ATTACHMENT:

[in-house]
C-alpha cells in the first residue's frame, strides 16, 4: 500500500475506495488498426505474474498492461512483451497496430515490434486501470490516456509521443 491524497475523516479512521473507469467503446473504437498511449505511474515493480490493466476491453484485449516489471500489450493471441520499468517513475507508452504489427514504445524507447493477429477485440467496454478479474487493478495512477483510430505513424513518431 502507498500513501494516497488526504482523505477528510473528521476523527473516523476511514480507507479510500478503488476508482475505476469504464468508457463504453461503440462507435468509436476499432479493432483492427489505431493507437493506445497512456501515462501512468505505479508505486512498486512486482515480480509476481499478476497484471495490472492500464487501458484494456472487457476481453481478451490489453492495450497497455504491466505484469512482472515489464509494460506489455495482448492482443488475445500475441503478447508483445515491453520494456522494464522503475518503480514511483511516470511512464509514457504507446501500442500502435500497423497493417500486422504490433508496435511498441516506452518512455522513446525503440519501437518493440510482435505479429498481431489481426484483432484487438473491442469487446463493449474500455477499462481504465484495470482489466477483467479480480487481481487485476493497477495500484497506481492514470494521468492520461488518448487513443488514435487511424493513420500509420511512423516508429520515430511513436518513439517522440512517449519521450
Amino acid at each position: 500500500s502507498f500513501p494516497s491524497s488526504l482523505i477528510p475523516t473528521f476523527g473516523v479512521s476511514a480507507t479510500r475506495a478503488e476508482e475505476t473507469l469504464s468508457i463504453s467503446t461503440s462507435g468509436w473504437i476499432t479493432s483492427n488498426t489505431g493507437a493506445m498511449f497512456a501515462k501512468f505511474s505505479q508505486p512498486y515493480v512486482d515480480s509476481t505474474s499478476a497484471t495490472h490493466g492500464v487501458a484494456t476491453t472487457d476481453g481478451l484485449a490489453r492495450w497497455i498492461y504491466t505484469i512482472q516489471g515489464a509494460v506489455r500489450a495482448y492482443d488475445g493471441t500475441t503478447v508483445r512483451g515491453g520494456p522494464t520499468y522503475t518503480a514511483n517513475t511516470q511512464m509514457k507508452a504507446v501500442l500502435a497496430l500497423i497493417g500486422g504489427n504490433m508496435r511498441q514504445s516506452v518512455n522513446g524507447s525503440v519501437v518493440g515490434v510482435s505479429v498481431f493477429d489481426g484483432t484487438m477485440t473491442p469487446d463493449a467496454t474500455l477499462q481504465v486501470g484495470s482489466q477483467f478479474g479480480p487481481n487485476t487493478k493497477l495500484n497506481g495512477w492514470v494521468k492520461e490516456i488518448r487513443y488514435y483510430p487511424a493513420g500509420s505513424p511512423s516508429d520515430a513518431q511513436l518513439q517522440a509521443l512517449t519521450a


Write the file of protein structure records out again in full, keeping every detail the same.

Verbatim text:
[in-house]
C-alpha cells in the first residue's frame, strides 16, 4: 500500500475506495488498426505474474498492461512483451497496430515490434486501470490516456509521443 491524497475523516479512521473507469467503446473504437498511449505511474515493480490493466476491453484485449516489471500489450493471441520499468517513475507508452504489427514504445524507447493477429477485440467496454478479474487493478495512477483510430505513424513518431 502507498500513501494516497488526504482523505477528510473528521476523527473516523476511514480507507479510500478503488476508482475505476469504464468508457463504453461503440462507435468509436476499432479493432483492427489505431493507437493506445497512456501515462501512468505505479508505486512498486512486482515480480509476481499478476497484471495490472492500464487501458484494456472487457476481453481478451490489453492495450497497455504491466505484469512482472515489464509494460506489455495482448492482443488475445500475441503478447508483445515491453520494456522494464522503475518503480514511483511516470511512464509514457504507446501500442500502435500497423497493417500486422504490433508496435511498441516506452518512455522513446525503440519501437518493440510482435505479429498481431489481426484483432484487438473491442469487446463493449474500455477499462481504465484495470482489466477483467479480480487481481487485476493497477495500484497506481492514470494521468492520461488518448487513443488514435487511424493513420500509420511512423516508429520515430511513436518513439517522440512517449519521450
Amino acid at each position: 500500500s502507498f500513501p494516497s491524497s488526504l482523505i477528510p475523516t473528521f476523527g473516523v479512521s476511514a480507507t479510500r475506495a478503488e476508482e475505476t473507469l469504464s468508457i463504453s467503446t461503440s462507435g468509436w473504437i476499432t479493432s483492427n488498426t489505431g493507437a493506445m498511449f497512456a501515462k501512468f505511474s505505479q508505486p512498486y515493480v512486482d515480480s509476481t505474474s499478476a497484471t495490472h490493466g492500464v487501458a484494456t476491453t472487457d476481453g481478451l484485449a490489453r492495450w497497455i498492461y504491466t505484469i512482472q516489471g515489464a509494460v506489455r500489450a495482448y492482443d488475445g493471441t500475441t503478447v508483445r512483451g515491453g520494456p522494464t520499468y522503475t518503480a514511483n517513475t511516470q511512464m509514457k507508452a504507446v501500442l500502435a497496430l500497423i497493417g500486422g504489427n504490433m508496435r511498441q514504445s516506452v518512455n522513446g524507447s525503440v519501437v518493440g515490434v510482435s505479429v498481431f493477429d489481426g484483432t484487438m477485440t473491442p469487446d463493449a467496454t474500455l477499462q481504465v486501470g484495470s482489466q477483467f478479474g479480480p487481481n487485476t487493478k493497477l495500484n497506481g495512477w492514470v494521468k492520461e490516456i488518448r487513443y488514435y483510430p487511424a493513420g500509420s505513424p511512423s516508429d520515430a513518431q511513436l518513439q517522440a509521443l512517449t519521450a